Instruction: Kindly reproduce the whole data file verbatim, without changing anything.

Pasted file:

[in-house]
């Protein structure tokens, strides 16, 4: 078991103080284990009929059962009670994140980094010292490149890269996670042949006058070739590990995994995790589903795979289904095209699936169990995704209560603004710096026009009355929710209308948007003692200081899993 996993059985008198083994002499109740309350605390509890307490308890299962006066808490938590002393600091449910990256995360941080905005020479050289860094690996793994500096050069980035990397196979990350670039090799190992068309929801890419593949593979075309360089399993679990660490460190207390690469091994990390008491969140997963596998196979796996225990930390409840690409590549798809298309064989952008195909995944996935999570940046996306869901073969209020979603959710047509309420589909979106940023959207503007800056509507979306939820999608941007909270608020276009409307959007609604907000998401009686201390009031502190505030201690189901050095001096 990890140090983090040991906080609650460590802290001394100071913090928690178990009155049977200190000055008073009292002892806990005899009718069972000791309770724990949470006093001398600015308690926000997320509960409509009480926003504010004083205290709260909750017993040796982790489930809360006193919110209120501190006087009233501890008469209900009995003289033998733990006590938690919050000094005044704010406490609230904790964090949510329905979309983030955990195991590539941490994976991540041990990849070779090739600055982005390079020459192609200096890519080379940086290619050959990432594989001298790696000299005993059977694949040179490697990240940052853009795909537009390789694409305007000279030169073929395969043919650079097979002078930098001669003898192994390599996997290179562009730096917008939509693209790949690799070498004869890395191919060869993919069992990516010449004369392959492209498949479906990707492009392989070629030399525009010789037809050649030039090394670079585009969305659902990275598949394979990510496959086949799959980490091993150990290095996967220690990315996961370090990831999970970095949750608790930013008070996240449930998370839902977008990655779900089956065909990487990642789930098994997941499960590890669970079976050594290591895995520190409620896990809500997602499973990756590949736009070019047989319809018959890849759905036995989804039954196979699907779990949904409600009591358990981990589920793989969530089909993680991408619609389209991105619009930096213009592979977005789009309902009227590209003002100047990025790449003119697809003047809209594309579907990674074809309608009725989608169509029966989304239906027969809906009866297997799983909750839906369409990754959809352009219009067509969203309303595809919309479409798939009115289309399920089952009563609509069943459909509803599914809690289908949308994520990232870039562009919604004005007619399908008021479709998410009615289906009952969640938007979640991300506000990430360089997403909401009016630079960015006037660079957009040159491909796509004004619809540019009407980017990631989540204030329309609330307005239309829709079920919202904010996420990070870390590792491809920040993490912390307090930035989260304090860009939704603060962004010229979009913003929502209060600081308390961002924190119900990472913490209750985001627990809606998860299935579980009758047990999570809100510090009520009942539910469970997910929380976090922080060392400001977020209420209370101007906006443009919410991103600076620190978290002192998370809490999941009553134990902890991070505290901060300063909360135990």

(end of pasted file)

[in-house]
């Protein structure tokens, strides 16, 4: 078991103080284990009929059962009670994140980094010292490149890269996670042949006058070739590990995994995790589903795979289904095209699936169990995704209560603004710096026009009355929710209308948007003692200081899993 996993059985008198083994002499109740309350605390509890307490308890299962006066808490938590002393600091449910990256995360941080905005020479050289860094690996793994500096050069980035990397196979990350670039090799190992068309929801890419593949593979075309360089399993679990660490460190207390690469091994990390008491969140997963596998196979796996225990930390409840690409590549798809298309064989952008195909995944996935999570940046996306869901073969209020979603959710047509309420589909979106940023959207503007800056509507979306939820999608941007909270608020276009409307959007609604907000998401009686201390009031502190505030201690189901050095001096 990890140090983090040991906080609650460590802290001394100071913090928690178990009155049977200190000055008073009292002892806990005899009718069972000791309770724990949470006093001398600015308690926000997320509960409509009480926003504010004083205290709260909750017993040796982790489930809360006193919110209120501190006087009233501890008469209900009995003289033998733990006590938690919050000094005044704010406490609230904790964090949510329905979309983030955990195991590539941490994976991540041990990849070779090739600055982005390079020459192609200096890519080379940086290619050959990432594989001298790696000299005993059977694949040179490697990240940052853009795909537009390789694409305007000279030169073929395969043919650079097979002078930098001669003898192994390599996997290179562009730096917008939509693209790949690799070498004869890395191919060869993919069992990516010449004369392959492209498949479906990707492009392989070629030399525009010789037809050649030039090394670079585009969305659902990275598949394979990510496959086949799959980490091993150990290095996967220690990315996961370090990831999970970095949750608790930013008070996240449930998370839902977008990655779900089956065909990487990642789930098994997941499960590890669970079976050594290591895995520190409620896990809500997602499973990756590949736009070019047989319809018959890849759905036995989804039954196979699907779990949904409600009591358990981990589920793989969530089909993680991408619609389209991105619009930096213009592979977005789009309902009227590209003002100047990025790449003119697809003047809209594309579907990674074809309608009725989608169509029966989304239906027969809906009866297997799983909750839906369409990754959809352009219009067509969203309303595809919309479409798939009115289309399920089952009563609509069943459909509803599914809690289908949308994520990232870039562009919604004005007619399908008021479709998410009615289906009952969640938007979640991300506000990430360089997403909401009016630079960015006037660079957009040159491909796509004004619809540019009407980017990631989540204030329309609330307005239309829709079920919202904010996420990070870390590792491809920040993490912390307090930035989260304090860009939704603060962004010229979009913003929502209060600081308390961002924190119900990472913490209750985001627990809606998860299935579980009758047990999570809100510090009520009942539910469970997910929380976090922080060392400001977020209420209370101007906006443009919410991103600076620190978290002192998370809490999941009553134990902890991070505290901060300063909360135990």